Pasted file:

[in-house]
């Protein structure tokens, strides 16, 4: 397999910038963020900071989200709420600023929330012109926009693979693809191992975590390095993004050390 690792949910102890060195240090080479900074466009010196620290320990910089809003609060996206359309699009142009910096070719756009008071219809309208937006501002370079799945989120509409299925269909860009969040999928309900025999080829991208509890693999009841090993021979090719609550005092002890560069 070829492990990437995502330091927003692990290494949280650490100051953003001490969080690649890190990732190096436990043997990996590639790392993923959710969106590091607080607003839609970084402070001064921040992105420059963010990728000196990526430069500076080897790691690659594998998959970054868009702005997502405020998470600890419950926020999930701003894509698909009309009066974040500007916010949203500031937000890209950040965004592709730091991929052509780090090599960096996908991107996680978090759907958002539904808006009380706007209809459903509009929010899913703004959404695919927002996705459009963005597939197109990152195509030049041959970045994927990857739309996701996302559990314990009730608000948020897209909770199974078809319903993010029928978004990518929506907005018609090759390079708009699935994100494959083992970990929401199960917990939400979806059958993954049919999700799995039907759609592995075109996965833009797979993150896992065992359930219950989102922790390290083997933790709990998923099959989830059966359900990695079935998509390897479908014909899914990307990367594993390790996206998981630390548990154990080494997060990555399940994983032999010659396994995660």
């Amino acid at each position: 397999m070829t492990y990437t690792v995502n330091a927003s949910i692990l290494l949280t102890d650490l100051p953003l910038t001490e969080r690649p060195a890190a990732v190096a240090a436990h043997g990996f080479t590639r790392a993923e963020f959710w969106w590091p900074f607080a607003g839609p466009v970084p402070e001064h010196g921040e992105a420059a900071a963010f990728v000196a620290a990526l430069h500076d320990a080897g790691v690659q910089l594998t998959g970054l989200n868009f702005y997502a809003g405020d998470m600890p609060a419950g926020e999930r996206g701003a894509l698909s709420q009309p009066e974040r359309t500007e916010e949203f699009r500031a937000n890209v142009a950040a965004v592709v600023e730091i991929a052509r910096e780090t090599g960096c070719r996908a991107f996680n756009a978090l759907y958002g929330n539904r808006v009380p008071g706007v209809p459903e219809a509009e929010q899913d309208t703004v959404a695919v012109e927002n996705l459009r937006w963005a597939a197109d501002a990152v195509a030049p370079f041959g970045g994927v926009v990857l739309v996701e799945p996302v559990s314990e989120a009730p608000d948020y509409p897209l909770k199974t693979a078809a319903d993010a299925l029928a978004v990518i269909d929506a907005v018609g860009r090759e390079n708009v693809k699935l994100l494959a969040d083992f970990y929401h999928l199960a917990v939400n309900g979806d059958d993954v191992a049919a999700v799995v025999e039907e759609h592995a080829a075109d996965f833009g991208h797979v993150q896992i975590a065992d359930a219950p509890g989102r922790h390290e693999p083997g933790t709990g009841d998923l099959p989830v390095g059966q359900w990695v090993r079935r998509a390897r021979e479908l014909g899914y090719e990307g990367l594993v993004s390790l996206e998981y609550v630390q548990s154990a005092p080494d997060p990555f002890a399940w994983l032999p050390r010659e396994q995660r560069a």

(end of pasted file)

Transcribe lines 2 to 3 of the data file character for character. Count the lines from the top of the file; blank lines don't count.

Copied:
């Protein structure tokens, strides 16, 4: 397999910038963020900071989200709420600023929330012109926009693979693809191992975590390095993004050390 690792949910102890060195240090080479900074466009010196620290320990910089809003609060996206359309699009142009910096070719756009008071219809309208937006501002370079799945989120509409299925269909860009969040999928309900025999080829991208509890693999009841090993021979090719609550005092002890560069 070829492990990437995502330091927003692990290494949280650490100051953003001490969080690649890190990732190096436990043997990996590639790392993923959710969106590091607080607003839609970084402070001064921040992105420059963010990728000196990526430069500076080897790691690659594998998959970054868009702005997502405020998470600890419950926020999930701003894509698909009309009066974040500007916010949203500031937000890209950040965004592709730091991929052509780090090599960096996908991107996680978090759907958002539904808006009380706007209809459903509009929010899913703004959404695919927002996705459009963005597939197109990152195509030049041959970045994927990857739309996701996302559990314990009730608000948020897209909770199974078809319903993010029928978004990518929506907005018609090759390079708009699935994100494959083992970990929401199960917990939400979806059958993954049919999700799995039907759609592995075109996965833009797979993150896992065992359930219950989102922790390290083997933790709990998923099959989830059966359900990695079935998509390897479908014909899914990307990367594993390790996206998981630390548990154990080494997060990555399940994983032999010659396994995660």
């Amino acid at each position: 397999m070829t492990y990437t690792v995502n330091a927003s949910i692990l290494l949280t102890d650490l100051p953003l910038t001490e969080r690649p060195a890190a990732v190096a240090a436990h043997g990996f080479t590639r790392a993923e963020f959710w969106w590091p900074f607080a607003g839609p466009v970084p402070e001064h010196g921040e992105a420059a900071a963010f990728v000196a620290a990526l430069h500076d320990a080897g790691v690659q910089l594998t998959g970054l989200n868009f702005y997502a809003g405020d998470m600890p609060a419950g926020e999930r996206g701003a894509l698909s709420q009309p009066e974040r359309t500007e916010e949203f699009r500031a937000n890209v142009a950040a965004v592709v600023e730091i991929a052509r910096e780090t090599g960096c070719r996908a991107f996680n756009a978090l759907y958002g929330n539904r808006v009380p008071g706007v209809p459903e219809a509009e929010q899913d309208t703004v959404a695919v012109e927002n996705l459009r937006w963005a597939a197109d501002a990152v195509a030049p370079f041959g970045g994927v926009v990857l739309v996701e799945p996302v559990s314990e989120a009730p608000d948020y509409p897209l909770k199974t693979a078809a319903d993010a299925l029928a978004v990518i269909d929506a907005v018609g860009r090759e390079n708009v693809k699935l994100l494959a969040d083992f970990y929401h999928l199960a917990v939400n309900g979806d059958d993954v191992a049919a999700v799995v025999e039907e759609h592995a080829a075109d996965f833009g991208h797979v993150q896992i975590a065992d359930a219950p509890g989102r922790h390290e693999p083997g933790t709990g009841d998923l099959p989830v390095g059966q359900w990695v090993r079935r998509a390897r021979e479908l014909g899914y090719e990307g990367l594993v993004s390790l996206e998981y609550v630390q548990s154990a005092p080494d997060p990555f002890a399940w994983l032999p050390r010659e396994q995660r560069a």